4 Tips for Leaving Blog Comments Authors Will Love

If you run a blog, you know exactly how great it feels when someone other than your mom leaves a comment on one of your posts. And if it’s a really good, insightful comment, it feels even better.

And you notice that person. You check out their blog. If you find that they have excellent things to say, you leave a comment on one of their posts.

So thus, if you’re leaving awesome, insightful blog comments, it’s an excellent way to draw attention and traffic back to your own blog.

Not sure where to start? Not a problem. Here are four tips for making sure that your comments are engaging and interesting!

Be Genuine

First of all, never force a comment. If the content doesn’t speak to you or you don’t have anything to say, then don’t attempt it. It may come off as artificial and the blog owner will be able to tell.

But if you think the post was especially good or insightful, make sure you say so in your comment. Everyone likes hearing that their writing has helped someone. If there was a particular part that resonated with you, point that out.

Also, use the author’s first name to establish a connection with them.

Check out how this commenter was genuine with a guest author over on Smart Boy Designs.

Be Genuine


Add Value

If you’re reading a blog post about something you’re pretty familiar with, you probably have something to add to the discussion. This could be a similar experience, a short (relevant!) story, or an answer to the author’s challenge questions.

In fact, answering a challenge question is one of the best ways to add value in the comment section. Lots of authors will end their blog post with questions to help foster discussion and  learn more from their readers. Answering them not only lets you provide an opinion, but shows that you actually read the post.

Greg Ciotti from Sparring Mind often asks questions at the end of his posts. Check out the value that this comment added to one of his recent posts.

Add Value

Don’t Stroke Your Own Ego

But be cautious when writing about your experiences. People want to revel in others’ success, but they don’t want to listen to some overly-pompous jerk talk about why they are the best thing that’s ever happened to the internet.

The comments section of someone’s blog post is not for you to stroke your own ego and tell everyone how great you are.

When it comes to this point, I think it’s better just to share an example of how an egomaniac hijacked someone’s comment section to talk about why he was so awesome.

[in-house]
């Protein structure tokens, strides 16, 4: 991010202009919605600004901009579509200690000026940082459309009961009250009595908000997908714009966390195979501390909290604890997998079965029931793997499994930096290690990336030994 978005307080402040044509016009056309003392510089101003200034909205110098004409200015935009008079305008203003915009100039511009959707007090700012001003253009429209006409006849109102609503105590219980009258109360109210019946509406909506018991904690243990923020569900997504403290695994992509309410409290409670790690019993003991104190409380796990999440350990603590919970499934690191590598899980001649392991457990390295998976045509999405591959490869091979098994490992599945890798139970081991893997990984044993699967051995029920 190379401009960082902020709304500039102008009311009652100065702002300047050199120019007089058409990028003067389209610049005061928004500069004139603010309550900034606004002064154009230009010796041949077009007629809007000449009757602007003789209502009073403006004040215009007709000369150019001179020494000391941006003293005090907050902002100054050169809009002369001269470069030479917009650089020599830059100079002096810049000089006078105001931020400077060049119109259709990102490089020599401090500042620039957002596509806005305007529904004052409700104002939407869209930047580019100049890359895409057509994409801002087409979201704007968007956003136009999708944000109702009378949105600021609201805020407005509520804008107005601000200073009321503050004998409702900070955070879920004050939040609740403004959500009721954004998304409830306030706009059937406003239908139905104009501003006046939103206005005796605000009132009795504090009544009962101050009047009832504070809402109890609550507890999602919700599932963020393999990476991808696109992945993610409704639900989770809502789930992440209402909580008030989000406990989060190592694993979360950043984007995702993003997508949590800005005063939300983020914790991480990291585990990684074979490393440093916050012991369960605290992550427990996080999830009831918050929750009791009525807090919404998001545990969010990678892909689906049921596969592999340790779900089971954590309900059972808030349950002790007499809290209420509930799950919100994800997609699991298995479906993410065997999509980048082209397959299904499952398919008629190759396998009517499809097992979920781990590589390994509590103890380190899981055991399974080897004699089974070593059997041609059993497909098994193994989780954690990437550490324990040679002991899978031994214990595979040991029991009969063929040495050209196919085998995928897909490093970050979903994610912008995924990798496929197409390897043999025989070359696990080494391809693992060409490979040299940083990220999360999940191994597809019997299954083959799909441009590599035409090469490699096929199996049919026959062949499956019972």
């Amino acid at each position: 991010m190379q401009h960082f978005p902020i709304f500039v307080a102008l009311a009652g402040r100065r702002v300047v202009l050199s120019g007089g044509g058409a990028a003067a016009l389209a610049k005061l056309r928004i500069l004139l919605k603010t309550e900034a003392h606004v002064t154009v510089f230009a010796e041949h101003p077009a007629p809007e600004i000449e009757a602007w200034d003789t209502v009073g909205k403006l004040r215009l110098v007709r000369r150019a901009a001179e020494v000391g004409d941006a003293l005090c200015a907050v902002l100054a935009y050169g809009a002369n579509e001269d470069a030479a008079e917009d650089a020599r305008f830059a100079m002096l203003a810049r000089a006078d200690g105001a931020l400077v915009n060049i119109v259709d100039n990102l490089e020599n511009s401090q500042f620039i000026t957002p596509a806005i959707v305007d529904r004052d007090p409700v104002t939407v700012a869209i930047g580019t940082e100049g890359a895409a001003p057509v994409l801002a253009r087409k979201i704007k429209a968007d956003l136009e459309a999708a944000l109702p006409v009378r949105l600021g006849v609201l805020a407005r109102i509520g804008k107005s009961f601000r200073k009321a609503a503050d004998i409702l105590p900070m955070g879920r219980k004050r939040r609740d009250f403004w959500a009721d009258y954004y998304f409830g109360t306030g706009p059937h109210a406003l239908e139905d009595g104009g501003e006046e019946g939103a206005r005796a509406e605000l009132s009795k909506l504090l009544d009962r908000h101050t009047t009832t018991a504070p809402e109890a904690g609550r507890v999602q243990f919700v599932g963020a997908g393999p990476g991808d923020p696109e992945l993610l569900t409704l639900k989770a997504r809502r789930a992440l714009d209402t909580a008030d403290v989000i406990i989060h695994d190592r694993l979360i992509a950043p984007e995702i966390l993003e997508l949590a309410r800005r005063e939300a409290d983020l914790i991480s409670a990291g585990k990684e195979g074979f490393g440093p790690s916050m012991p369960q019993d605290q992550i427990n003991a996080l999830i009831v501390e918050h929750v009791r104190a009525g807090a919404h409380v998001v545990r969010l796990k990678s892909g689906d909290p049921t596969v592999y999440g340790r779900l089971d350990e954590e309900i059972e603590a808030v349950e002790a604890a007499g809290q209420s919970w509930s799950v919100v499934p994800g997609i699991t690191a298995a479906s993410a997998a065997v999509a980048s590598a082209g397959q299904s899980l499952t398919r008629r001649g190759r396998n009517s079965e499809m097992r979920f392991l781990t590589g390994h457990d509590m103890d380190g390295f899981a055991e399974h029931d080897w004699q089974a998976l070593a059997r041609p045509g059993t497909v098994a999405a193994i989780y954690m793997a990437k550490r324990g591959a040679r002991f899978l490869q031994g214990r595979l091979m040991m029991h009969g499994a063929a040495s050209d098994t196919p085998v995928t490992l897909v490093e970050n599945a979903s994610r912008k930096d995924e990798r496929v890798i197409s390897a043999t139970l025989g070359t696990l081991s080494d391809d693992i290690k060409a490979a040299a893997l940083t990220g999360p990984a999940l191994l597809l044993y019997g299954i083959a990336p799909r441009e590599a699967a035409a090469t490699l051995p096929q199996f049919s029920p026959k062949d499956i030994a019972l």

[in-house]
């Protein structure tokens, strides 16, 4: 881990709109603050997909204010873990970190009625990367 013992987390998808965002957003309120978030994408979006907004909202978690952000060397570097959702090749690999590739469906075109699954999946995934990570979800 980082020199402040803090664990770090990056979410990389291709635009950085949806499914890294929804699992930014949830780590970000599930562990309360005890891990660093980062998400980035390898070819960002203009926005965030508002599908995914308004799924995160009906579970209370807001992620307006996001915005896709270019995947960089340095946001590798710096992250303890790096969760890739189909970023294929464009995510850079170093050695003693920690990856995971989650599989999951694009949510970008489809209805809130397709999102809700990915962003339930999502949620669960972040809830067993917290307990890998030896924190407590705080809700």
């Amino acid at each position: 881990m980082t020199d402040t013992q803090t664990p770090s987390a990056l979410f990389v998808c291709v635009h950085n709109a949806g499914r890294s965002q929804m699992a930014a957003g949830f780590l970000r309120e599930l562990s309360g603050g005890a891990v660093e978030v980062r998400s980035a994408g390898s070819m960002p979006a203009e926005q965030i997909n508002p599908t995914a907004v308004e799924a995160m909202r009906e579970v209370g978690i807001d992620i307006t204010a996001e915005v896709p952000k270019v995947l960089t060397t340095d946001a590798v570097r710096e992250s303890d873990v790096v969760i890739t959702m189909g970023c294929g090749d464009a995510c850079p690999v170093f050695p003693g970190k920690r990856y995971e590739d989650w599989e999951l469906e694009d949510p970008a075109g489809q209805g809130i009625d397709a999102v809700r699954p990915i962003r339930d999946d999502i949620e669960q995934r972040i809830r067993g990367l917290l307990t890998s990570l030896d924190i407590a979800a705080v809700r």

Please note: names have been blurred.

Don’t Stroke Your Own Ego

What started off as a genuine, slightly value-adding comment turned into one blogger talking about how great he is. And it wasn’t even presented in a way that added value to anyone else.

“Bragging” does not equal a good comment.

Feel Free to Disagree…Politely

There will come a time when you will read a blog post and someone will write something that you just don’t agree with. Whether it’s a controversial new idea, or just a personal opinion, there’s something about the article that just makes you think, “Eh, no.”

There’s nothing wrong with disagreeing with a writer on one or all points of their blog post. In fact, a lot of authors definitely want to hear if you don’t agree. But you need to frame your comment in a way that isn’t personally attacking the author.

For a basic example, let’s say I write a post about how purple is the best color of all time. But uh oh, you’re pretty sure that red is actually the best color of all time.

You would not respond with:

Don't Be Mean!

But you could respond with:

Be Nice!

It’s a silly example, but you get my idea. I would be far more likely to continue the conversation with Sarah over Dr. Doom.

And to wrap it up…

Don’t be a jerk. If something makes you so angry that you want to write twelve paragraphs about how they’re wrong…you probably shouldn’t. (In fact, you should just calm down a little and then just turn that into a blog post).